Active or Passive—Which Voice Is Best?

In academic writing, students are often encouraged to use an ‘objective’ voice; to focus on methodologies, arguments, evidence and results in a way that keeps the author/researcher in the background. Passive sentence structures, which place emphasis on what is being done to the sentence’s subject, are especially common in science disciplines where researchers emphasise results over personal opinions. Here is an example of a passive construction: The ball was thrown into the air by one child and caught by another. In this sentence, the direct subject (or noun) is the ‘ball’, and it is being thrown and caught (verbs) by the children (indirect subjects). Here is the same sentence rewritten as an active construction: One child threw the ball, another caught it. In this sentence, the first child is now the direct subject, who throws the ball (now an indirect subject) to the other child. Can you see that the active construction results in a shorter, more direct sentence? Using active sentence structures in your academic writing will result in a similar directness, vitality and clarity. Sometimes the passive voice is useful:

  • When the agent is unknown Neolithic clay figurines were modelled in the shape of humans and animals.
  • When the agent doesn’t matter: Millions of emails are sent every day.
  • When you want to be deliberately vague: Many were responsible for the company’s downfall.

The active voice is increasingly acceptable in many academic contexts, particularly in the humanities and social sciences, where stating your opinion (a reasoned opinion, backed by evidence, of course!) is important to your paper, journal article or thesis. Using the active voice will often require the personal pronoun ‘I’.While this is often discouraged in academic writing, it can be appropriate when you are establishing the basis and originality of your own contributions to an academic discipline. The following examples are likely to be found in an introduction or methodology section, where you outline your arguments and methodological approaches:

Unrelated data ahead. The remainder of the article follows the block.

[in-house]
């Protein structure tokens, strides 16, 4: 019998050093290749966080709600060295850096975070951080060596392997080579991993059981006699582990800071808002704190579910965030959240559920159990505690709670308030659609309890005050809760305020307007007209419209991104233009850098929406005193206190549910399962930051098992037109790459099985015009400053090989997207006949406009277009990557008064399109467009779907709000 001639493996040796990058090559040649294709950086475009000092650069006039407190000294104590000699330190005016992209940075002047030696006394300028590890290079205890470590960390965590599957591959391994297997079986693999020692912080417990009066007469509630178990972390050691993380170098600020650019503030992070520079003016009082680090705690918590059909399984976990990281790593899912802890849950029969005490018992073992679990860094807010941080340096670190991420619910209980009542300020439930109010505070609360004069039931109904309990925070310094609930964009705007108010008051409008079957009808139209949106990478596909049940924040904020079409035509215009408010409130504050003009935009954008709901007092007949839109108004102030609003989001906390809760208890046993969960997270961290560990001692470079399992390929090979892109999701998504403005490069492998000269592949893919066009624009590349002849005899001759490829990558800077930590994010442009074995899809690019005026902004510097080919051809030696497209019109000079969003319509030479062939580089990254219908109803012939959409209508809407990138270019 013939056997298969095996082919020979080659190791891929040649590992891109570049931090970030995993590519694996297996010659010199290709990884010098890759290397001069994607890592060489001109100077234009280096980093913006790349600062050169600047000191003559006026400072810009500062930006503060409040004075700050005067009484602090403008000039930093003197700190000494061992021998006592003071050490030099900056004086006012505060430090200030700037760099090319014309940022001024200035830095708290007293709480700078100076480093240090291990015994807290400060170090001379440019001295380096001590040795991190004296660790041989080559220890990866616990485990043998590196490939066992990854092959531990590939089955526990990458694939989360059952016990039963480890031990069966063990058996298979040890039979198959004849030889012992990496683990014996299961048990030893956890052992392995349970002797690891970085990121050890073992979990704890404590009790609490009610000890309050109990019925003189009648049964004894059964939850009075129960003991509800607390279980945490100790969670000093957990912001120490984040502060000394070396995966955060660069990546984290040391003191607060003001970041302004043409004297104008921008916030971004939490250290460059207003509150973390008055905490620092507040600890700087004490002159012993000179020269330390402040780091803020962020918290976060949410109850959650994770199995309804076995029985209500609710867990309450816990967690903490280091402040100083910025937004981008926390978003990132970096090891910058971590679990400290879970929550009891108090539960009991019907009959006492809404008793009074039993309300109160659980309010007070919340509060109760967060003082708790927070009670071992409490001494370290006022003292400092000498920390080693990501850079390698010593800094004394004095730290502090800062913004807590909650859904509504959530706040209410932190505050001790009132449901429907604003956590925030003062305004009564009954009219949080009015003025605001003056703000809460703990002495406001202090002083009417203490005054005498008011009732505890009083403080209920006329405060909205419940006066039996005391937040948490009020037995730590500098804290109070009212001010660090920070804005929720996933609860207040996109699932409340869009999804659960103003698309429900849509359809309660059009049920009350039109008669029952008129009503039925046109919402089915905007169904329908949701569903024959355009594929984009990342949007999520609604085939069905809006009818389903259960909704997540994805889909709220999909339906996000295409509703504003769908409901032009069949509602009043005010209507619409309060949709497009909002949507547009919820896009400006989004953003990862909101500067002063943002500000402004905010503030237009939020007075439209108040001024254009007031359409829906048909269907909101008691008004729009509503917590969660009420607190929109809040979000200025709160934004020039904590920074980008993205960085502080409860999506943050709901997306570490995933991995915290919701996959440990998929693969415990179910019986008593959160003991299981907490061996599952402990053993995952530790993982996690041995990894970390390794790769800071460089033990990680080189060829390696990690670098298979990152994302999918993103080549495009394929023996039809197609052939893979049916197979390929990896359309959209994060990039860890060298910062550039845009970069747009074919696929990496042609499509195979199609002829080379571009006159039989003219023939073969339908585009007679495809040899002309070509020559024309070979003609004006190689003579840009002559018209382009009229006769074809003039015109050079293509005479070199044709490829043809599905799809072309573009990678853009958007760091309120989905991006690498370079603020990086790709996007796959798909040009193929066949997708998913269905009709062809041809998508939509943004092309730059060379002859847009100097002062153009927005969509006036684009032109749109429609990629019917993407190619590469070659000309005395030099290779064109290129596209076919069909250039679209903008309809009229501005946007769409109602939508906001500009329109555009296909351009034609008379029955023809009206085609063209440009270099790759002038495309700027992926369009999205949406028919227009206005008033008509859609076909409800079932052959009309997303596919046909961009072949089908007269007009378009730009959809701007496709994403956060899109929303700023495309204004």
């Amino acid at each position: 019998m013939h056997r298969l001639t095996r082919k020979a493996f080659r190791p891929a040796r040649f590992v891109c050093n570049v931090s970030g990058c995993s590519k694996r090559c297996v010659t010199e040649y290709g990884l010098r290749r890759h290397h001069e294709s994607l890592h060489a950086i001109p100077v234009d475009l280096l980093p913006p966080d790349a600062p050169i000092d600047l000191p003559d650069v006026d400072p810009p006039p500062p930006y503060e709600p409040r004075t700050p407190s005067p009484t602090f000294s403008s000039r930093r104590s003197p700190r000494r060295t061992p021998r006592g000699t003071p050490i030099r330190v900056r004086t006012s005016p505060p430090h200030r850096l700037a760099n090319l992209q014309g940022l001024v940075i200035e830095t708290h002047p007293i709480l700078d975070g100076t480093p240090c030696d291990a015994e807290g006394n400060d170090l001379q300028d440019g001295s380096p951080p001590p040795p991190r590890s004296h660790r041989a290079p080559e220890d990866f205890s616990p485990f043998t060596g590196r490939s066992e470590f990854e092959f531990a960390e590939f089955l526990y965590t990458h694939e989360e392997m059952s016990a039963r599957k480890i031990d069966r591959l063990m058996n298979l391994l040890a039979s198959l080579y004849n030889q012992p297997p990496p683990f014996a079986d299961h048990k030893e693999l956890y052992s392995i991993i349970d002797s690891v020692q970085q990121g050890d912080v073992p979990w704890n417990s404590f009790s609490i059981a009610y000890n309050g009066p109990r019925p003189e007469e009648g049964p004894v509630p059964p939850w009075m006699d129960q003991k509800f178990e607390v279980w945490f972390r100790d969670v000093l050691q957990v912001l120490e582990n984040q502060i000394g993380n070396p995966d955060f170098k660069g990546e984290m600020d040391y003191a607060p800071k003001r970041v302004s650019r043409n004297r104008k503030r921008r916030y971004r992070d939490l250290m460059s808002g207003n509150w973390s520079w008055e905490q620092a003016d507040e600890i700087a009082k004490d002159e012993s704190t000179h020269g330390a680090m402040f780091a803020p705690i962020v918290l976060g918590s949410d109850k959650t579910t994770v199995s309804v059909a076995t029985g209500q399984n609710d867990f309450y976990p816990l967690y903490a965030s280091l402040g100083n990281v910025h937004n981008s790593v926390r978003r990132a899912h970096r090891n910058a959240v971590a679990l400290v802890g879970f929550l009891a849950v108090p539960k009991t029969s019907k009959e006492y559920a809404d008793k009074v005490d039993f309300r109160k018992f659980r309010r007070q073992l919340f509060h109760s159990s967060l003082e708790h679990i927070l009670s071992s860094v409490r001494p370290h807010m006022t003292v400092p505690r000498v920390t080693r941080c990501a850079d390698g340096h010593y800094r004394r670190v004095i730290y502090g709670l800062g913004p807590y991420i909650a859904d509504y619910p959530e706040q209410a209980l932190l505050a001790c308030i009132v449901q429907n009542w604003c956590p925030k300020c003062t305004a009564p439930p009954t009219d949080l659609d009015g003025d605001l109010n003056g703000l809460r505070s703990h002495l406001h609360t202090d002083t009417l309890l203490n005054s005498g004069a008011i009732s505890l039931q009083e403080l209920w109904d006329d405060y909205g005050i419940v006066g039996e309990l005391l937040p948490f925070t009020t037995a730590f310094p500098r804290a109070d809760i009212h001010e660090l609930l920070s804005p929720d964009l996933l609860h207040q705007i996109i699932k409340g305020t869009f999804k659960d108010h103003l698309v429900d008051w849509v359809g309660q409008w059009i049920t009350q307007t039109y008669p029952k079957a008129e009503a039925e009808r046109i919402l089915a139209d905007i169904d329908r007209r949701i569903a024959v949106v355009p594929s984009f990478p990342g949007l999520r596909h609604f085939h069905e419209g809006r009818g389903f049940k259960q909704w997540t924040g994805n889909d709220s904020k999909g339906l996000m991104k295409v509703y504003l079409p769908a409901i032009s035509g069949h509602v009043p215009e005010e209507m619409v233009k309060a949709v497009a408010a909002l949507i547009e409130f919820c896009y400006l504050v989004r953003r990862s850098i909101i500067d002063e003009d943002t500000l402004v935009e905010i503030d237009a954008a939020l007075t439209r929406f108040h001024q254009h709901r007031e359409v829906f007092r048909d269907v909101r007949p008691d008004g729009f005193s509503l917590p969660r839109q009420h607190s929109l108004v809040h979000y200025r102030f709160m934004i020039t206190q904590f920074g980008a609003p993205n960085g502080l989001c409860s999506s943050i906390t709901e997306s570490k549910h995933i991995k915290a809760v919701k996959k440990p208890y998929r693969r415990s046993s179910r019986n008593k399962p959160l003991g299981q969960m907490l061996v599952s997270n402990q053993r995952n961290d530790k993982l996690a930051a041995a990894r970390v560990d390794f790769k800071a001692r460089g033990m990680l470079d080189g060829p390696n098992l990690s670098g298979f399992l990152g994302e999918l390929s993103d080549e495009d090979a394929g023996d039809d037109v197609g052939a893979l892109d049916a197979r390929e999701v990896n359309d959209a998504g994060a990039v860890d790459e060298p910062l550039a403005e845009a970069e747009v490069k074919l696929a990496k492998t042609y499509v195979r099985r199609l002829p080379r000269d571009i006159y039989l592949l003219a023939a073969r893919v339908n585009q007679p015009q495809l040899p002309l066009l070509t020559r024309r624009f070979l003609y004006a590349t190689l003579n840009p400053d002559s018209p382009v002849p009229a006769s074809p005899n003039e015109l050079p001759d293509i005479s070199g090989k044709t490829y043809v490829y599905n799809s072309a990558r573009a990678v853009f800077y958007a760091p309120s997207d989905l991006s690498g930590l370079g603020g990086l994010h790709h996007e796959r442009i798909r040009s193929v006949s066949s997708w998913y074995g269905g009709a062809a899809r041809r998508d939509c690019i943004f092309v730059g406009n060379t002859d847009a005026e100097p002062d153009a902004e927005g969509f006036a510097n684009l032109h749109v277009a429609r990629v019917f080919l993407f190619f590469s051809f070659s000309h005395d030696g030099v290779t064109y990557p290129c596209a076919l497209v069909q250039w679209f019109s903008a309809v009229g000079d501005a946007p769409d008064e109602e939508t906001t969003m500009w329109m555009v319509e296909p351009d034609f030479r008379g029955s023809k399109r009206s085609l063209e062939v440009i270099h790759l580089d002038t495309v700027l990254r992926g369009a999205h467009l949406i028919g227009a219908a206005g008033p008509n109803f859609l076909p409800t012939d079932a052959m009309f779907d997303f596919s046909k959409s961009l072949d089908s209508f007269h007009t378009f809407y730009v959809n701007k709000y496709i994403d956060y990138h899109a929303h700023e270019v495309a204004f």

• In this paper, I argue that … (instead of this paper will show that … )
  • In contrast, I contend that … (instead of in contrast, this paper will contend that … )

Although passive sentences are sometimes unavoidable, or appropriate, overuse can result in flat, repetitive and ambiguous text. Try reviewing your next paper for passive sentences, and then change them into active sentences. Look for the following types of sentences:

  • Much research has been done …
  • It has long been the case that …
  • It is believed that all cats have tails, but …

Often, passive sentences result from a lack of confidence in your own arguments or writing. Don’t be afraid to write strong and direct sentences: you have conducted extensive research, developed well-reasoned arguments, and made credible conclusions, so impress your tutors, supervisors or peers with your active writing style.

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